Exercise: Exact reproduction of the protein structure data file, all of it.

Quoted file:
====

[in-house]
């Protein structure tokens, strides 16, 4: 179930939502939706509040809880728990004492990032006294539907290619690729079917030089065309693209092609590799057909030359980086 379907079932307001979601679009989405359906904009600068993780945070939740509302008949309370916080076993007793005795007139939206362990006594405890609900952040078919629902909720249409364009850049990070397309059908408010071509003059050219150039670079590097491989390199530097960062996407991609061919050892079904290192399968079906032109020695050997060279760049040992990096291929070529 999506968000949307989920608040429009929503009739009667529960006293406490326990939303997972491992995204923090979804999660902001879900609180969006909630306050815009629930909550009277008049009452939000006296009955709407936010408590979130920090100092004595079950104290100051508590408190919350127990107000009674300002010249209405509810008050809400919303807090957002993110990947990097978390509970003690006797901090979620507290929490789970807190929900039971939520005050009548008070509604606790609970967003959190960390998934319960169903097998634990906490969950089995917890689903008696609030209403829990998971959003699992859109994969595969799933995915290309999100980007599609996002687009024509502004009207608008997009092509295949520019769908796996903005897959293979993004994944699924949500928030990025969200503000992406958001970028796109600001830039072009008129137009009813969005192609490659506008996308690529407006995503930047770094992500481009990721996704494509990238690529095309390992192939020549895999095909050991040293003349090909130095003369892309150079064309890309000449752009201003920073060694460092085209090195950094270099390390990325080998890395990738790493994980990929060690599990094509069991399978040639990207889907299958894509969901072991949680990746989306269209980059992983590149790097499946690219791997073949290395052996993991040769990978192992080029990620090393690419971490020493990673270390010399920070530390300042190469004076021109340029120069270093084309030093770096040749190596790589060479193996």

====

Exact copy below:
[in-house]
């Protein structure tokens, strides 16, 4: 179930939502939706509040809880728990004492990032006294539907290619690729079917030089065309693209092609590799057909030359980086 379907079932307001979601679009989405359906904009600068993780945070939740509302008949309370916080076993007793005795007139939206362990006594405890609900952040078919629902909720249409364009850049990070397309059908408010071509003059050219150039670079590097491989390199530097960062996407991609061919050892079904290192399968079906032109020695050997060279760049040992990096291929070529 999506968000949307989920608040429009929503009739009667529960006293406490326990939303997972491992995204923090979804999660902001879900609180969006909630306050815009629930909550009277008049009452939000006296009955709407936010408590979130920090100092004595079950104290100051508590408190919350127990107000009674300002010249209405509810008050809400919303807090957002993110990947990097978390509970003690006797901090979620507290929490789970807190929900039971939520005050009548008070509604606790609970967003959190960390998934319960169903097998634990906490969950089995917890689903008696609030209403829990998971959003699992859109994969595969799933995915290309999100980007599609996002687009024509502004009207608008997009092509295949520019769908796996903005897959293979993004994944699924949500928030990025969200503000992406958001970028796109600001830039072009008129137009009813969005192609490659506008996308690529407006995503930047770094992500481009990721996704494509990238690529095309390992192939020549895999095909050991040293003349090909130095003369892309150079064309890309000449752009201003920073060694460092085209090195950094270099390390990325080998890395990738790493994980990929060690599990094509069991399978040639990207889907299958894509969901072991949680990746989306269209980059992983590149790097499946690219791997073949290395052996993991040769990978192992080029990620090393690419971490020493990673270390010399920070530390300042190469004076021109340029120069270093084309030093770096040749190596790589060479193996």